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Cryptocurrency exchanges continue to feel the heat from the Securities and Exchange Commission over what regulators say is a lack of protection for people who invest in digital currencies.

On Wednesday, SEC Chairman Gary Gensler and former SEC chair Jay Clayton discussed the skyrocketing growth of cryptocurrencies such as bitcoin and ethereum at the Digital Asset Compliance & Market Integrity Summit. 

The pair acknowledged the promise of new payment technologies but flagged the potential for fraud, scams and other abuse without the right investor backstops.

“I think new technologies do not persist for long if they stay outside the public policy framework,” Gensler said at the event, according to a Markets Media report. “If you are a proponent of projects or this space, then you should know that without trust the public is not going to stay in sufficient numbers that you want in the long-term.”

Clayton, who served in the role under former President Donald Trump, agreed with his successor that crypto exchanges and issuers need to comply more with existing securities laws.

He cited attempts by some in the industry to bypass those laws during his time at the helm of the SEC.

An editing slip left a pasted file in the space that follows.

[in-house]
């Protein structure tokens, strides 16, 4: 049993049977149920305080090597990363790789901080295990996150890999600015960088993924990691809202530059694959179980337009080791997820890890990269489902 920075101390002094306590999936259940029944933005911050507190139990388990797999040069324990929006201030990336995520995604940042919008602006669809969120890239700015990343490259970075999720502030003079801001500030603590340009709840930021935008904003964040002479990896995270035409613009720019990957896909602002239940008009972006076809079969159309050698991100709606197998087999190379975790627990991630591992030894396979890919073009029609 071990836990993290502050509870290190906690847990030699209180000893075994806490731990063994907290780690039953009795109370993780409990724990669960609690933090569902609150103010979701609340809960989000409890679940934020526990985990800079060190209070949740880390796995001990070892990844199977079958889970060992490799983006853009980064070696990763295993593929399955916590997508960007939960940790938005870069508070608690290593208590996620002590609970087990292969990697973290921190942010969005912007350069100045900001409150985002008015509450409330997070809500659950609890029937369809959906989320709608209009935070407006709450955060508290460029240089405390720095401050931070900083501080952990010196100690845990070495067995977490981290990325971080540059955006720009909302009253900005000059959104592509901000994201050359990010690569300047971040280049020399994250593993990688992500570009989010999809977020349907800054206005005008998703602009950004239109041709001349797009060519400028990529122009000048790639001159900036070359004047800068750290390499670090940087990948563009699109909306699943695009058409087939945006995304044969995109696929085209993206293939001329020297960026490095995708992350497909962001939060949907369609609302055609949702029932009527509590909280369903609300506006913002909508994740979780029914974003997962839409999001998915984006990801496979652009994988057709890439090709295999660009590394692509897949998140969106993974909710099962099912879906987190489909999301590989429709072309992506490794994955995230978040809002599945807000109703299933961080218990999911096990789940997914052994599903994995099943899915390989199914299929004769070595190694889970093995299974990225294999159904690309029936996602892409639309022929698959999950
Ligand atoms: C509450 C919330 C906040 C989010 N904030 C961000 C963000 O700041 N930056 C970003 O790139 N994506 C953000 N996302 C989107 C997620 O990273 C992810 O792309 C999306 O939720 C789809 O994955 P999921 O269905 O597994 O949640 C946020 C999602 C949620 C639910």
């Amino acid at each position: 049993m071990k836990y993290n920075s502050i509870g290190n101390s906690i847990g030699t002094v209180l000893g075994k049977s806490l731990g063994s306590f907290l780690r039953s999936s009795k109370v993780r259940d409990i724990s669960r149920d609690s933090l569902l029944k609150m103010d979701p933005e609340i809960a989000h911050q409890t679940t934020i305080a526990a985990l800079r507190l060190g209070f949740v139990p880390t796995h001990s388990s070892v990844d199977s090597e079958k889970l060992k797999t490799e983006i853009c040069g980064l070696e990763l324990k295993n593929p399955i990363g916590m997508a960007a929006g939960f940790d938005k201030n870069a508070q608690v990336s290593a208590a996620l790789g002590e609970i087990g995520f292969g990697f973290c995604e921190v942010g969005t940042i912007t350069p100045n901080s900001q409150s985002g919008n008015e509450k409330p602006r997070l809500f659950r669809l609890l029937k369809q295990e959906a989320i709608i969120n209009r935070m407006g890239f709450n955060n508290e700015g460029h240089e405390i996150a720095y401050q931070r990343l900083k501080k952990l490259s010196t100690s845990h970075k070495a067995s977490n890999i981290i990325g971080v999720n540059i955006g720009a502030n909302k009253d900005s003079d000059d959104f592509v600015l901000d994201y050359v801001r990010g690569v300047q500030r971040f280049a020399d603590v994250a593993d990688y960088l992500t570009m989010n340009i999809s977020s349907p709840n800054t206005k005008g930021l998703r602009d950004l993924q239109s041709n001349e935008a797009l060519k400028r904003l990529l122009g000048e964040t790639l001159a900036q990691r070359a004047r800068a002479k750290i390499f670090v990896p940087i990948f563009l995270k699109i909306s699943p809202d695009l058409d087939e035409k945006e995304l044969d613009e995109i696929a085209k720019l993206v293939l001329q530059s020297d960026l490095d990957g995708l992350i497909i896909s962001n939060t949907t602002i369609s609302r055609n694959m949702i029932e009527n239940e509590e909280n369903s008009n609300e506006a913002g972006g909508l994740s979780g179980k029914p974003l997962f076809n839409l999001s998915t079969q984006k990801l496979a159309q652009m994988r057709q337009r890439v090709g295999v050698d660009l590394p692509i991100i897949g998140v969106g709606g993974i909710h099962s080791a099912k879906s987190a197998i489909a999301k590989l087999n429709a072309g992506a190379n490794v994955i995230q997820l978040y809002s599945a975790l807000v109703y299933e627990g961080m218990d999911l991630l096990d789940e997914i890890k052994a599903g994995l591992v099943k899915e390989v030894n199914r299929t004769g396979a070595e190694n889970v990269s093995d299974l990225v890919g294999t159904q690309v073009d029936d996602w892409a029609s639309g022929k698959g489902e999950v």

“In this marketplace, there were a lot of people who…thought they could throw a fastball by the regulators and decided that they were going to take their chances of pushing the regulatory envelope with the hope that regulation would come in that direction,” he said, according to a report from MarketWatch.

Gensler said the SEC would “use the enforcement tool,” with crypto exchanges as needed, but that, “I think a better approach for these platforms … is to work to get registered within the law,” he said during the event, according to the MarketWatch report. 

It noted that the largest U.S.-based cryptocurrency exchanges – Coinbase Global, Kraken Inc. and FTX US – are regulated by federal and state authorities but not as securities exchanges.

Gensler, who took over the top SEC job in the spring – with a promise to increase transparency and reduce risk – recently described cryptocurrency as the “Wild West,” while asking lawmakers to give his agency more power to regulate it. 

He said the legislative priority should center on crypto trading, lending, and DeFi platforms.

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